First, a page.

4. Create an annual process to cull (discontinue) current programs/services that are not working or that consume more resources than they value. (See “sidebar” below.)

SIDEBAR – Tips on how to determine what programs need to go

[Gleaned from an ongoing discussion on ASAE’s Collaborate online communities]
Question/Problem posed by Penny Gold, Chief Executive Officer, Kentucky Society of Certified Public Accountants:
Our staff spends so much time keeping up with the work load that there is little time for team building, creative thinking, membership development and new initiatives. Year after year we add new programs, but rarely discontinue any. I am looking for strategies or tools to help us gather the data to objectively evaluate, prioritize and convince leadership that we need to CUT some of our organization's traditional (i.e., tired) and time consuming programs to make room for a new, streamlined operation. 
  • Start with your members - it's THEIR association. In an electronic survey (or whatever works best for your group) list ALL of your programs and ask them to rate them in terms of value to them. Give them "hints" - do they use the program? does their staff? would they miss it if it went away? Also ask them what's missing from the list...what COULD you offer that you're not currently offering. Take the data to the leadership with a plan to eliminate the "losers", and add the "winners" from the what's missing list. Be prepared, though, to find out that what you (and your staff) THINK are valuable really aren't to your members. Jack Chiasson CAE, Chief Executive Officer. National Association of Independent Life Brokerage Agencies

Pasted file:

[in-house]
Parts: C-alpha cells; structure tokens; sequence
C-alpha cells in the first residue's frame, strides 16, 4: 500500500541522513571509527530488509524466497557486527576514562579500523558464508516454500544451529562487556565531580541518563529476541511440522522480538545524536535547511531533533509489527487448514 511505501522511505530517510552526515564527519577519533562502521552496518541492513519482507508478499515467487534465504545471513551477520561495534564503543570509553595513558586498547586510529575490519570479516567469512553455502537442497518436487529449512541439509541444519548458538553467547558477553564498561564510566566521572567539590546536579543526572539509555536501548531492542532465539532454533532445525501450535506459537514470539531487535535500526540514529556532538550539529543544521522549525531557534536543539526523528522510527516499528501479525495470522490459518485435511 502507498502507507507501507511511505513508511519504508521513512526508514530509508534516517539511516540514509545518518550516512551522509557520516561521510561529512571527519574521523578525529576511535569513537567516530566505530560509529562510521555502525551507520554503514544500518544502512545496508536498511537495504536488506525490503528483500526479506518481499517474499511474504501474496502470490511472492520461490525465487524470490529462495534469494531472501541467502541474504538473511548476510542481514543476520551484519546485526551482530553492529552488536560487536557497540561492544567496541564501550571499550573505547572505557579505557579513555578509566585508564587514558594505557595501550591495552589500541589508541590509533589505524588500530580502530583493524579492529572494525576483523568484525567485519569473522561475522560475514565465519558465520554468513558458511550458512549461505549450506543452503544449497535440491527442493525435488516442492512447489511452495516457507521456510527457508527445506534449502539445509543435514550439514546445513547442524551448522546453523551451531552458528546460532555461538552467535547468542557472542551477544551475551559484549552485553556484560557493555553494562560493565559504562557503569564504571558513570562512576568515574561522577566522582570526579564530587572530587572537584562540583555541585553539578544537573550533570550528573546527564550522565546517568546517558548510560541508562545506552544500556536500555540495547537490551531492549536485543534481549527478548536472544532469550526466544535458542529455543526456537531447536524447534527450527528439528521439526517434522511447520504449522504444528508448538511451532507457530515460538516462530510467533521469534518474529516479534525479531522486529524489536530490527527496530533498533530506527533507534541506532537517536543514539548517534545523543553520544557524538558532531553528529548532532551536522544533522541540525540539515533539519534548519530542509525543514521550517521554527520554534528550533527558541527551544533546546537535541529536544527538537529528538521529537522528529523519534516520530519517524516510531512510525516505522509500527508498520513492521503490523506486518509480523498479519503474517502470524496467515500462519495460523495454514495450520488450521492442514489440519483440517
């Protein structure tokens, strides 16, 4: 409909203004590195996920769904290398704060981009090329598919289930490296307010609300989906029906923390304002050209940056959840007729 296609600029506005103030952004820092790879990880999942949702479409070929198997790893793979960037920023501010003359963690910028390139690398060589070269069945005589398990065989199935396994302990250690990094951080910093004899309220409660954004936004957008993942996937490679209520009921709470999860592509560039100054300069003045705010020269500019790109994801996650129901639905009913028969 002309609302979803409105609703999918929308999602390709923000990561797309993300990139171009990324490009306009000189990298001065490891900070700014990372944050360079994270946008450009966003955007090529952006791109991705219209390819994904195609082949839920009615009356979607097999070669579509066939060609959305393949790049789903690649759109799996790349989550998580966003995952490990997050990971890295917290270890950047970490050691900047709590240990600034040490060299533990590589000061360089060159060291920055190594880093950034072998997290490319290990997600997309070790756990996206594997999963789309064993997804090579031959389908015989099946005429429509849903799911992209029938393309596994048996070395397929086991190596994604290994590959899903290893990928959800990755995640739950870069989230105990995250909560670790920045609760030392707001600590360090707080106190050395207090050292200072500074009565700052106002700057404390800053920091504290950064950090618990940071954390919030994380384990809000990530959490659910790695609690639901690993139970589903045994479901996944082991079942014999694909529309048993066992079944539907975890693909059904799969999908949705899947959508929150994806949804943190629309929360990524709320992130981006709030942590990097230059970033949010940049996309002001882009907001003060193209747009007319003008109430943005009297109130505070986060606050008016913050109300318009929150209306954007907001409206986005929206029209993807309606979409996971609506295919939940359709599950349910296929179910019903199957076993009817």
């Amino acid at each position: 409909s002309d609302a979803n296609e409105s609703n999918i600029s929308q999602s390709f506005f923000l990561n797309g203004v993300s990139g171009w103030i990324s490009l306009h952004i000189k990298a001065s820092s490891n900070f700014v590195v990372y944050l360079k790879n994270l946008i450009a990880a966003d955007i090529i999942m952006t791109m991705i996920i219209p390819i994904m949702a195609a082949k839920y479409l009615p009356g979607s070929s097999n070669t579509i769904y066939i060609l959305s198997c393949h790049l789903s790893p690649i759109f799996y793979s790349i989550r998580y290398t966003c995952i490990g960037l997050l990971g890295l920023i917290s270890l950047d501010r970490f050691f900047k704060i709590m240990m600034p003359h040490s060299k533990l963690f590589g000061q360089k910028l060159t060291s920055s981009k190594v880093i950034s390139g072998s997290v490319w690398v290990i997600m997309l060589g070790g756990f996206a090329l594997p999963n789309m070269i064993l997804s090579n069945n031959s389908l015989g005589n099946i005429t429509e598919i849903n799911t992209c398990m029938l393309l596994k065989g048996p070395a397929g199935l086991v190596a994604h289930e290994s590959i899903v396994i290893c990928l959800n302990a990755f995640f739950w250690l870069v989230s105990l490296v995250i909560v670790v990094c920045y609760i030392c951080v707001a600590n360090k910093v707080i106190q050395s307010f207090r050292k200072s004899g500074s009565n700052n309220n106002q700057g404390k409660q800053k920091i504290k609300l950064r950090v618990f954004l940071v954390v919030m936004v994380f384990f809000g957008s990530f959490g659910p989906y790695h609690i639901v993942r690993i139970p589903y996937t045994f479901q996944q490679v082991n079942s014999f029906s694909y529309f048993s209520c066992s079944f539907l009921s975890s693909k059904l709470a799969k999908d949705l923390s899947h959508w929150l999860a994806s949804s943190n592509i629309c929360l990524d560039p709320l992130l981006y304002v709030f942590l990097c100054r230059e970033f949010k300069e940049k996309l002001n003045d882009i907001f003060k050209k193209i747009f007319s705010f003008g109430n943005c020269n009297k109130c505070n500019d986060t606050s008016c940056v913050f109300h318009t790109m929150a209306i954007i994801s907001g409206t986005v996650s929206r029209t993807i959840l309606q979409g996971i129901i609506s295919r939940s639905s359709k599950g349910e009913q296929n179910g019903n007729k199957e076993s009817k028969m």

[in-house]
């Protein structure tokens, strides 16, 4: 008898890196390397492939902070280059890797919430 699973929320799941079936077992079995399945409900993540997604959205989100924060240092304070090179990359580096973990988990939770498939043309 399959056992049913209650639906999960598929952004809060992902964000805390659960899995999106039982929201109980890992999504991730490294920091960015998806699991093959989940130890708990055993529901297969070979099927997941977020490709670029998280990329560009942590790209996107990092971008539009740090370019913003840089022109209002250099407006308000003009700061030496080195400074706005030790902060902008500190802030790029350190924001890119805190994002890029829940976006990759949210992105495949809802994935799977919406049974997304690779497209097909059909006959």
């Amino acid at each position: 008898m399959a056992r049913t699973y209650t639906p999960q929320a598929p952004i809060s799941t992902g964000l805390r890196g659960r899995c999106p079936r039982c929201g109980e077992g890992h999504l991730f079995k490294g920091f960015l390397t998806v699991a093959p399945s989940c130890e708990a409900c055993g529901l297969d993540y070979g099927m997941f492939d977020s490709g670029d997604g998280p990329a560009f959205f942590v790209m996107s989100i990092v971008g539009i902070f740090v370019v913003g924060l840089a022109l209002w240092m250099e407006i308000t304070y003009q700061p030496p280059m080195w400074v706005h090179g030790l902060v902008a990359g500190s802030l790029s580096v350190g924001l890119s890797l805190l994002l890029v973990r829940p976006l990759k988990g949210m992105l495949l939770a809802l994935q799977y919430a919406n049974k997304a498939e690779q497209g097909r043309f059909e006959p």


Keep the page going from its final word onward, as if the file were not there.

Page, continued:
• I like Logic Models for program evaluation. Mary Steele Williams, Executive Director, Association for Molecular Pathology
  • Mary Beyers did a great session on just this topic at ASAE Annual and shared a scoring tool and methodology for just this kind of analysis. It's a big part of the work she's shared in Race for Relevance. We've used this tool internally with staff to identify things that should go. The tool is less a in or out mechanism and more a way to facilitate discussion about what should stay or go. You can download the tool from their website (http://www.raceforrelevance.com/). Michael Hoehn, Executive Vice President, Consulting Management Innovators
  • I would first put together a document showing how much staff time (and any other resources) are spent on each program and/or event. We had staff track their time on a spreadsheet weekly, then compiled them at the end of the year. Multiply it by your pay rates (and add for fringe benefits a percentage of salary) and you will have cost for each program. Too often boards (and staff as well) just assume more and more can be added to the work load. However, data to draw a picture makes for a clearer focus. My mantra: STAFF TIME IS NOT FREE! LET'S SPEND IT WISELY! Jerry Fleagle IOM, CAE
  • Christine Umbrell’s article All the Right Cuts for Association Executives in the November issue of Associations Now may be helpful: With limited resources, launching new products and services means cutting old ones, which has never been associations' forte. Here's how to prioritize programs and jettison the dead weight. It also includes a sidebar with links to a series of short articles we published last year called "How They Stopped Doing That," profiling a few associations that went through the process of ending a major program or service.  Joe Rominiecki, Senior Editor, ASAE: The Center for Association Leadership